In either case, there is a profound inattention to the close and skillful personal work that is sometimes needed to bring a poor, blind sinner to Christ. If such attention was actually paid to pastoral evangelism, greater concern would grow among pastors concerning the obstacles to conversion that present themselves, and how those obstacles are to be overcome in reaching the lost.

Let me explain: You come upon a sinner and present the gospel to him as clearly and as carefully as possible, yet he does not come to Christ. You come upon that sinner once more and present the gospel to him as clearly and as carefully as possible, and again he does not come to Christ. Perhaps this pattern repeats itself a number of times. Consider two of the more likely things to then happen in the mind and heart of the sinner not come to Christ: First, he may think that the gospel has no power to save, since he thinks he tried it and it did not work, so he gives up. Second, he may think the gospel has power to save, but not to save him for one reason or another, so he gives up. Even those who continue attending church may have actually given up any hope or expectation of ever being saved from their sins.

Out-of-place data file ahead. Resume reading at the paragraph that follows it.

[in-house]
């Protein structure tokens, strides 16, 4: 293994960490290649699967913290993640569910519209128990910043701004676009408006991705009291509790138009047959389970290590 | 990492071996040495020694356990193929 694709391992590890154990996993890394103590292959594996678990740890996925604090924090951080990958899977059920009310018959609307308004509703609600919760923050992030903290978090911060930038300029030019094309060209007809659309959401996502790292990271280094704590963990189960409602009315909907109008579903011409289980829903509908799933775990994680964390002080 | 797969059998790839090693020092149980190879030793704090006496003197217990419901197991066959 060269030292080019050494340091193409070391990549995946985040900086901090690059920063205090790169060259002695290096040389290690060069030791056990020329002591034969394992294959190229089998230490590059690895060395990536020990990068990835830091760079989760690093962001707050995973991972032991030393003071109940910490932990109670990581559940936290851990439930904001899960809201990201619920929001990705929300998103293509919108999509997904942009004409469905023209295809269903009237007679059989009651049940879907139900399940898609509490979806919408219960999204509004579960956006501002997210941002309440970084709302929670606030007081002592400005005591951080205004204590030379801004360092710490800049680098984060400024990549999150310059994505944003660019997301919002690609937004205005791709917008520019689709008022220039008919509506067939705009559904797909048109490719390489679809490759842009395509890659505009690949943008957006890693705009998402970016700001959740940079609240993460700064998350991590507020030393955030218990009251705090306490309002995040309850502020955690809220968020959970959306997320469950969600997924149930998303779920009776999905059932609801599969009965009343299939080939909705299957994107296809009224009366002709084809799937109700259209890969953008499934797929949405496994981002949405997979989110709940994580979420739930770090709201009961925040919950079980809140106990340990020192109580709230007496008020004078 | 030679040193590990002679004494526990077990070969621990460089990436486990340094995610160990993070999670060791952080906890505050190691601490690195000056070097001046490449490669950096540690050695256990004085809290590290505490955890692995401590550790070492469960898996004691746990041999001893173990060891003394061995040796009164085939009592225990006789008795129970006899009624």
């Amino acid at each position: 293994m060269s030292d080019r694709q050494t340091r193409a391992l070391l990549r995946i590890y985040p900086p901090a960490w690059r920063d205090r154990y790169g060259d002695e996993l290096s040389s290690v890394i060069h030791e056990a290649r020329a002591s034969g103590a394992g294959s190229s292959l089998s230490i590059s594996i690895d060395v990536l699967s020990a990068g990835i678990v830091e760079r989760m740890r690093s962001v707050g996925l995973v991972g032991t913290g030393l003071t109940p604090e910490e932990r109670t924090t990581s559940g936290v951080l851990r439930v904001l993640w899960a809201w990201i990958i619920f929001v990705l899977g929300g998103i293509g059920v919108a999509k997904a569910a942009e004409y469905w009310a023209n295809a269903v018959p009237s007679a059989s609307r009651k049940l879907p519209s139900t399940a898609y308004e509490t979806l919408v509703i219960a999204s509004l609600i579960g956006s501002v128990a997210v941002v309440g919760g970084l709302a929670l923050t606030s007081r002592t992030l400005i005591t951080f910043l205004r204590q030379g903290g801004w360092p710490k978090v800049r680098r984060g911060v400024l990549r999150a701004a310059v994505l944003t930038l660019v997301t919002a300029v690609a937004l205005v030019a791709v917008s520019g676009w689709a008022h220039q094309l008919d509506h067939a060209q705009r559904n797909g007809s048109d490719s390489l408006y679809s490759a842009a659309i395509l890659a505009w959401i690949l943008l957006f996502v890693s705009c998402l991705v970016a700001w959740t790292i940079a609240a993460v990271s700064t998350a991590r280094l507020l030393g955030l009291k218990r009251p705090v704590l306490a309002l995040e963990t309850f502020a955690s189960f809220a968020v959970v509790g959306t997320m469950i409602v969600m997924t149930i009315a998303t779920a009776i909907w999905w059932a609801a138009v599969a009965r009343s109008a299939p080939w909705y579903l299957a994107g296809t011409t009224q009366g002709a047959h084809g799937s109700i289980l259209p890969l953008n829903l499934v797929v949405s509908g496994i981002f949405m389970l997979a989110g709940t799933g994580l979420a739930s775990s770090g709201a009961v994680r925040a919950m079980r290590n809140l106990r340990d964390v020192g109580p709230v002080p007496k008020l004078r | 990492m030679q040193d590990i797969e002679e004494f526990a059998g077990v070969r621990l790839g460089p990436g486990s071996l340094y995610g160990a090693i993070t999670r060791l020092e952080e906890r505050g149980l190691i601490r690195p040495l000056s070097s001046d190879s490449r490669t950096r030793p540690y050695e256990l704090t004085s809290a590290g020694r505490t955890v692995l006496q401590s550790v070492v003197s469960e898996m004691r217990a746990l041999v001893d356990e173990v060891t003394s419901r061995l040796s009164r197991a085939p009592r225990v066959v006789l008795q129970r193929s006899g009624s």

What about the thinking of the gospel preacher? Is he to conclude that his approach to the sinner, having been unsuccessful so far, should continue in exactly the same fashion as previously? Not that the gospel message should be changed, since there is only one saving gospel, Galatians 1.9. What if there are identifiable spiritual obstacles to conversion, if anyone had the interest to search for them in the Bible and discover them in the hearts and minds of the sinners not come to Christ?